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We Are All Escape Artists

Untitled (1999)

At times I need to escape,
drift formlessly through my window
and fly into ethereal space.

Sitting, I see myself
floating on wind currents
riding the updrafts and gusts
of primal life. Unfettered.


High above society’s claims,
I soar.
No confines. No restrictions.
In a state of natural bliss,
I reside.

Graceful. Effortless.

I wrote this poem ten years ago and while it is no Pulitzer candidate, it fully sums up what I was feeling at that point in my life. I was working in a low-level corporate job where higher-ups got all the credit and the money. I was twenty-nine years old and recently got pass-rider benefit from my Flight Attendant brother, which meant I could fly almost free anywhere I wanted to go. I was so out of there. I gave my notice and off I went for a surf trip to Panama. Later came Mexico, Amsterdam, etc. This was my first big escape, not the trip to Panama, but the escape from the cogs of the corporate machine and I have never looked back. So, naturally, when I received the topic for August this poem sprang to mind.

This is just one example of escape, though and the concept of escape means many things to different people including what most people here in the U.S. probably think of when they mention an escape: the weekend escape or mini-vacation which I will call an escape from place. Living in New England there are no end to the possibilities for the weekend escape. One can take the ferry over to Nantucket or the Vineyard and socialize with the socialites or drive west, down the Pike to hit up Lenox and Stockbridge and catch some music at Tanglewood. Perhaps hike Greylock or visit MassMOCA for some culture. For an escape from place many, New Englanders will cruise over to Bermuda; but, my personal favorite is a short drive to Quebec City where I can practice French and feel like I’ve gone to Europe in just a weekend.

The aforementioned are the bigger, sometimes life-altering, types of escape, but there are other more prosaic types of escape that most of us commit on a daily basis. The Physical/Spiritual escape is one where we escape the mundane, banality of daily life through a physical exertion. Through that exertion we attain a small spiritual cleansing that washes away the grime of life and allows us to make it through and maybe enjoy another day. When I work out I am not just getting physically fit but psychologically fit as well, blowing the days’ stresses out of the system. My favorite physical escapes are surfing and martial arts, with sailing coming in at a close third. We all have our own release valves and these are vital for our survival as we grow families, raise kids and get more responsibilities.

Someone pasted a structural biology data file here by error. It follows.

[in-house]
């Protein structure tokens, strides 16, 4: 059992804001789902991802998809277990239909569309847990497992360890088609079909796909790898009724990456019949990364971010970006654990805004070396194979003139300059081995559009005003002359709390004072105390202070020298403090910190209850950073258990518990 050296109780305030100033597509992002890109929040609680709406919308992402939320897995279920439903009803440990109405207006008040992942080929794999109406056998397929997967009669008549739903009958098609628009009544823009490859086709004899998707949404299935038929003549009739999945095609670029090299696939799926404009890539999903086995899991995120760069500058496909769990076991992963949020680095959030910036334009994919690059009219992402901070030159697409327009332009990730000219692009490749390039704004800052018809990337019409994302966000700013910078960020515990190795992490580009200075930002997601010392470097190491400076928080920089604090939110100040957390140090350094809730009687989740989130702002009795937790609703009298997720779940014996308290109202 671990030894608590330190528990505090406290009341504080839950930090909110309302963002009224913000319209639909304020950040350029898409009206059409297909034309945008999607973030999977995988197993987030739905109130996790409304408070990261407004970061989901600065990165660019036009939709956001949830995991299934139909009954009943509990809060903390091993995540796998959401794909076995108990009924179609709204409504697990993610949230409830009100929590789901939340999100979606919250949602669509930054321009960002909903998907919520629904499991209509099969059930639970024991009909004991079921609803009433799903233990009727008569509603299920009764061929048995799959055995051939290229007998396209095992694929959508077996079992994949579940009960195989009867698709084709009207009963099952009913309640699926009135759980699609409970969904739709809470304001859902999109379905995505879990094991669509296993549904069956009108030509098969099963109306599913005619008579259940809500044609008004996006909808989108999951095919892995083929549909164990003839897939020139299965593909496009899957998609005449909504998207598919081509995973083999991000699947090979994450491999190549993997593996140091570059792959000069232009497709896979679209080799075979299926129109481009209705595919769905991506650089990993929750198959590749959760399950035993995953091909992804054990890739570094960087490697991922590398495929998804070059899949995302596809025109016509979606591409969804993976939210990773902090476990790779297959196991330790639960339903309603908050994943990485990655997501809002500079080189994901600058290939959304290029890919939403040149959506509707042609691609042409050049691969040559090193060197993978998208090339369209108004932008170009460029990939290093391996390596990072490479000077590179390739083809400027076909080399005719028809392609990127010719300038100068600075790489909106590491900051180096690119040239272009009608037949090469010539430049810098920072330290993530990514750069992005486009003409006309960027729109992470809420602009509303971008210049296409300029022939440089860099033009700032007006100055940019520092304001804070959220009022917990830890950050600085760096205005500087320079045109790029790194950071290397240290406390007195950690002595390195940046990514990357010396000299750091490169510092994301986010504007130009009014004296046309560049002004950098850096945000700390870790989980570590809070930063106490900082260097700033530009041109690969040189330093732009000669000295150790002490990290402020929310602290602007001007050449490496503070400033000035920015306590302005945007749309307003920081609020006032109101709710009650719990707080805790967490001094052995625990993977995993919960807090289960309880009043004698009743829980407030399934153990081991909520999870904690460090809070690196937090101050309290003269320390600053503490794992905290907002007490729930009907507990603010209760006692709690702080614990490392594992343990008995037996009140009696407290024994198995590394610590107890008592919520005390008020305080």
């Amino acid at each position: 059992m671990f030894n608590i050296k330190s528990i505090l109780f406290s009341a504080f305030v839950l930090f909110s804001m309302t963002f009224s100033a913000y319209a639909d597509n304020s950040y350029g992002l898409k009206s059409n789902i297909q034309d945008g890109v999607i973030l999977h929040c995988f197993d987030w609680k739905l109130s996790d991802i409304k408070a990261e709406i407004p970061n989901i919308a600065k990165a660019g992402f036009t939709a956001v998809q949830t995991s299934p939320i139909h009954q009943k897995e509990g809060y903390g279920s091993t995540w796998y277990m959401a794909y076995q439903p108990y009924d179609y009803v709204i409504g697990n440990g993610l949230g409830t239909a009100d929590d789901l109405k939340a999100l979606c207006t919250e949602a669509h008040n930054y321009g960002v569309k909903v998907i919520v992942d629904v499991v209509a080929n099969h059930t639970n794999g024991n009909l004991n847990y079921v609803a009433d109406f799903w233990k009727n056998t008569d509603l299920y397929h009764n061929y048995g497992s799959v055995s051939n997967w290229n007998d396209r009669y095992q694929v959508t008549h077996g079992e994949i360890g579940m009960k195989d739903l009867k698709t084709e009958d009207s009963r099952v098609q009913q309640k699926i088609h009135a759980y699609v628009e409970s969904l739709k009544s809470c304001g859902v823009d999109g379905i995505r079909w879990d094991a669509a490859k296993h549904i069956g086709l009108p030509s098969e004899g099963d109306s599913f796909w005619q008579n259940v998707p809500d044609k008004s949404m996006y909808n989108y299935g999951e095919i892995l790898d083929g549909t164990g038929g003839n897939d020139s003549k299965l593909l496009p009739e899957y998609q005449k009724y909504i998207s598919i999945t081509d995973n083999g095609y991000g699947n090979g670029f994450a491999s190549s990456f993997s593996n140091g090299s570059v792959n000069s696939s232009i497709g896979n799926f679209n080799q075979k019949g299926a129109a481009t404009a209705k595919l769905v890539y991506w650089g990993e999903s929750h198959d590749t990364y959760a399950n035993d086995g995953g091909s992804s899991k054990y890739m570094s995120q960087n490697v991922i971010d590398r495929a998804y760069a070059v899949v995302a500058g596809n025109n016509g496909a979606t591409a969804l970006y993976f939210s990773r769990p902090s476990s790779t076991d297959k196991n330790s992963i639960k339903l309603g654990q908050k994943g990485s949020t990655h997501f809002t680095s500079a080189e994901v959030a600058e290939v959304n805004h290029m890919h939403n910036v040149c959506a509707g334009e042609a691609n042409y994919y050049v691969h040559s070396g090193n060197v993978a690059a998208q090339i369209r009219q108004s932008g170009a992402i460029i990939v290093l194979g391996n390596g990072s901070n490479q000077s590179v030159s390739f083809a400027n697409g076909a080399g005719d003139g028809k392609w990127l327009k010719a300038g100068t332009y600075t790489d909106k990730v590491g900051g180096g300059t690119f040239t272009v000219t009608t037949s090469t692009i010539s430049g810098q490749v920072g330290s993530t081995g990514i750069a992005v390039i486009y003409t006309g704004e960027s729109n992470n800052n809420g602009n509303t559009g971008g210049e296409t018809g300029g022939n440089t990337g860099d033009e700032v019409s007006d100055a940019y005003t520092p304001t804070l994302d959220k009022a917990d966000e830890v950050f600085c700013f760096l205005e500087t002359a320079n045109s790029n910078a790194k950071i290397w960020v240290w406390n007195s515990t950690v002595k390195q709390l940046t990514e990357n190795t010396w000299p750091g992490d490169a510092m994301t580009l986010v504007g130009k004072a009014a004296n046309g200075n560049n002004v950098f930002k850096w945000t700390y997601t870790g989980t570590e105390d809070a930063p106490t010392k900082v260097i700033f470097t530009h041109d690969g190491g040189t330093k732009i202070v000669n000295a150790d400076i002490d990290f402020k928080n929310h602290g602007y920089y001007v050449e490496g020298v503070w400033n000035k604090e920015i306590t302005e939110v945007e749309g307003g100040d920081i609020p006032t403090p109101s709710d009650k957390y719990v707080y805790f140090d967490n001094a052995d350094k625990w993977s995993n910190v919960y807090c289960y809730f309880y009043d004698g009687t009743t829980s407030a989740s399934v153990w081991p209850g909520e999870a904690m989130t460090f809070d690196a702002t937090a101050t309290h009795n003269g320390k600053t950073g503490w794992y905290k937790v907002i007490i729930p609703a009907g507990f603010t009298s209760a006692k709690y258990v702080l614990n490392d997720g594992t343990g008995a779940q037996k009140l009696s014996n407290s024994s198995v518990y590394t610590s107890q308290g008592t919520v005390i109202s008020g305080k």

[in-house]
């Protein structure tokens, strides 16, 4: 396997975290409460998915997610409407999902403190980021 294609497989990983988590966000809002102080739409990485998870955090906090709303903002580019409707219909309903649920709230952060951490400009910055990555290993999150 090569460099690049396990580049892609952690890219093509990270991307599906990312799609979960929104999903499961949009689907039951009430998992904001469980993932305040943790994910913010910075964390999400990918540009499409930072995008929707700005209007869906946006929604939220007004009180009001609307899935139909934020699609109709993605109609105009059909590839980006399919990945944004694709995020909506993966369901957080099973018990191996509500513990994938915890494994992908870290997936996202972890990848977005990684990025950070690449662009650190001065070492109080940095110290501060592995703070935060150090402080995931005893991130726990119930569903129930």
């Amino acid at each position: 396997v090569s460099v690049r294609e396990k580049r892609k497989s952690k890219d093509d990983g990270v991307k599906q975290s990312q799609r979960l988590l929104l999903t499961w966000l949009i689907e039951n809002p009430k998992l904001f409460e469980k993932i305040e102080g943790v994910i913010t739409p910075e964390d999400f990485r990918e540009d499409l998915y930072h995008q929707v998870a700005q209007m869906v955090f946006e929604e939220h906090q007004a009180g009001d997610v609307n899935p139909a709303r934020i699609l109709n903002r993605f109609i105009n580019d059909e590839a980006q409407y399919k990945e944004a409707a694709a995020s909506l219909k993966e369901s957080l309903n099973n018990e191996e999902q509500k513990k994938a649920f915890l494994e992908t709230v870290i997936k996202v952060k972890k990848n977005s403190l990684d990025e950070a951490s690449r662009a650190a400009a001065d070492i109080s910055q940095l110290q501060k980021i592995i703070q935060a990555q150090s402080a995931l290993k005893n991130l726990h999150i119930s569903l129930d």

A common form of escape that I have noticed lately is the escape into cyber-space, the unreality that is becoming the reality for so many. I am not a fan of technology, but I have even caught myself getting sucked in to Facebook and wasting many hours online reading blogs such as this one. While the new media is a valuable tool in the modern world, it is no substitute for real, human interaction or the printed media. To anyone who finds this as their primary means of escape, I would recommend reading Technopoly by Neil Postman, which points out how this primrose path leads to nowhere good.

When I mentioned to my wife that the theme for this month was escape she laughed and said, “Is that like when you’re talking and I don’t hear you because I’m escaping your chatter in my mind?” I have to admit that she is right; we all do it, tune out our significant other and all we get is white noise, that delightful static that plays in our heads when we don’t really give a shit what someone else is saying. I guess this is really the most common form of escape, a mental escape, and probably the most important for our ability to remain independent entities amidst the turmoil of the nuclear family and society at large.

The irony of my corporate escape is that I am still trying to escape today, trying to escape being broke, still looking for that one true thing that I will love doing for the rest of my life. To quote Ayn Rand, “Everyman builds his world in his own image. He has the power to choose but no power to escape the necessity of choice.” For anyone who wants to find happiness through escape that is more than fleeting listen to Dennis Leary’s bit on Happiness in “No Cure for Cancer” because he got it right: “Happiness comes in small doses.” For some it’s coffee and a cigarette and for others it’s sailing or reading . But we all need a little happiness, and a little escape, in our lives.

One response to “We Are All Escape Artists”

  1. Avatar Len Pal says:

    Dave, nice work. You communicated the different ways everyone escapes (or tries to escape) on a regular basis without even realizing that’s what they’re doing. I’ve spent time as a cog in the corporate machine and spent time in smaller professional ventures as well, and had reasons to wish to escape from each frequently. (One could argue that I’m a corporate cog now, although for the moment I don’t feel like just a small part of a bigger machine.)
    I enjoyed the way you also described not just what we’re trying to escape (whether consciously or not) but also the little escapes we might not even realize we’re taking, whether it might be that cigarette and coffee, your wife’s brief mental escapes from your chatter, a day kayaking, or a night jamming out some blues. I’m grateful that there are little escapes I can take during the times I don’t have the means or opportunity for bigger ones.
    — Len Pal

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December 2009
Season Finale
November 2009
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October 2009
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August 2009